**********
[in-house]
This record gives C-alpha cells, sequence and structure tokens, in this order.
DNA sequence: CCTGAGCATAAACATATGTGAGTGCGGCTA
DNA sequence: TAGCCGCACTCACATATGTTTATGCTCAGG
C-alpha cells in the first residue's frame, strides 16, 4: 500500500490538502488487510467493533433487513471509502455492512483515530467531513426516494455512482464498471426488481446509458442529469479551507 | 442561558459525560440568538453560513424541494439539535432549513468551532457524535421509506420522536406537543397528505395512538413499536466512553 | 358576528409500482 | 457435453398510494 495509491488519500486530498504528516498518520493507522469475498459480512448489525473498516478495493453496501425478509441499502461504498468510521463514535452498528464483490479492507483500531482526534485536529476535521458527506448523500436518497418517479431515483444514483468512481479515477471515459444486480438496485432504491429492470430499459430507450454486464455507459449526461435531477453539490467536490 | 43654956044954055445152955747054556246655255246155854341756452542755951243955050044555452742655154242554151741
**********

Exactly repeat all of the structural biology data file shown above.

[in-house]
This record gives C-alpha cells, sequence and structure tokens, in this order.
DNA sequence: CCTGAGCATAAACATATGTGAGTGCGGCTA
DNA sequence: TAGCCGCACTCACATATGTTTATGCTCAGG
C-alpha cells in the first residue's frame, strides 16, 4: 500500500490538502488487510467493533433487513471509502455492512483515530467531513426516494455512482464498471426488481446509458442529469479551507 | 442561558459525560440568538453560513424541494439539535432549513468551532457524535421509506420522536406537543397528505395512538413499536466512553 | 358576528409500482 | 457435453398510494 495509491488519500486530498504528516498518520493507522469475498459480512448489525473498516478495493453496501425478509441499502461504498468510521463514535452498528464483490479492507483500531482526534485536529476535521458527506448523500436518497418517479431515483444514483468512481479515477471515459444486480438496485432504491429492470430499459430507450454486464455507459449526461435531477453539490467536490 | 43654956044954055445152955747054556246655255246155854341756452542755951243955050044555452742655154242554151741